Waikato’s Hauraki Rail Trail has been given a leg-up to increase its share of the international cycling market after winning up to $3.4m in government funding.
The investment is being made through the Ngā Haerenga, the New Zealand Cycle Trail Enhancement and Extension Fund and was announced by tourism minister Kelvin Davis on Friday.
It will be matched with funding from the Hauraki District Council, the Matamata-Piako District Council and the Te Aroha Business Association.
As a result, the Hauraki Rail Trail will be extended from Miranda to Kaiaua at one end and from Te Aroha to Matamata at the other.
Davis said that the investment will bring the current 120km of trail up to about 168km, “providing a more attractive multi-day ride that will encourage riders to stay longer in the region.”
He added: “The enhanced trail, which offers access to accommodation, food and beverage and a range of natural attractions, provides an excellent opportunity for business growth and job creation in the northern Waikato.
“There’s potential to develop a bigger international market for the trail.”
Cycling has been identified as an area of special interest by Tourism New Zealand with the potential to drive shoulder season travel, regional dispersal and attract higher value visitors.
According to the agency, nearly 10% – or 138,000 – of all visitors to New Zealand participated in a cycling activity in the last three years.
These visitors stay longer and spend more than the average, with spend coming in at $4,900 compared with $3,900 and an average length of stay of 33 nights compared with 16 nights for all holiday visitors.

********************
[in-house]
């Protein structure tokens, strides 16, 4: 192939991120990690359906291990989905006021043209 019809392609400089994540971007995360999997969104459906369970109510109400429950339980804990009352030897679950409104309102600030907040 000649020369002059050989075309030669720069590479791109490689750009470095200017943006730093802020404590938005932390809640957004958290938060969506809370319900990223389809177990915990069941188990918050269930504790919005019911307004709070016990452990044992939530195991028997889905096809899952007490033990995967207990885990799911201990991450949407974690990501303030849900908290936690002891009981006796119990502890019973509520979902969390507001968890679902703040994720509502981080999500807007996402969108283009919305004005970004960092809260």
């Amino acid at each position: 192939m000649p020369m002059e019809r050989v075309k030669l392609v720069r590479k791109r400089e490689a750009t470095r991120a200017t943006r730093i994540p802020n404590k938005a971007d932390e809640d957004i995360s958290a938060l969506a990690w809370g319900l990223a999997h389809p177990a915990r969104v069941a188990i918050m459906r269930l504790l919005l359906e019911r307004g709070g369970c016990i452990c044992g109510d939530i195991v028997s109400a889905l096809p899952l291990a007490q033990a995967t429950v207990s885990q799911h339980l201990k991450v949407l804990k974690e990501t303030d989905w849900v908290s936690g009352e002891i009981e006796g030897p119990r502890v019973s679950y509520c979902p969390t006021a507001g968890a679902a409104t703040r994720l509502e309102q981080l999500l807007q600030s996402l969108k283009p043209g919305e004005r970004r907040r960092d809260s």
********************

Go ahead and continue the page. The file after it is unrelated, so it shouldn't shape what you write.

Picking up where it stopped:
Australia is NZ’s largest single international market for cycling on 28% followed by China, on 12% and the Uk and America equal on 10%.
The longer trail, at an easy grade and finished to a world-class standard, is what the Hauraki Rail Trail Charitable Trust had always envisaged, according to Davis.
The statement added that when it’s complete, each section of the trail will show off a different facet of the region – from the rich Māori and goldmining histories to the beauty of the Kaimai Ranges and the Coromandel Peninsula.
Funding also covers a smaller project to install bike racks in Te Aroha created by local artist Adrian Worsley.
Extensions to the trail are expected to take up to two years to complete.
It is the second funding award to be announced through Ngā Haerenga after the Government announced $2.4m towards extending and upgrading the Tasman cycle trail in February.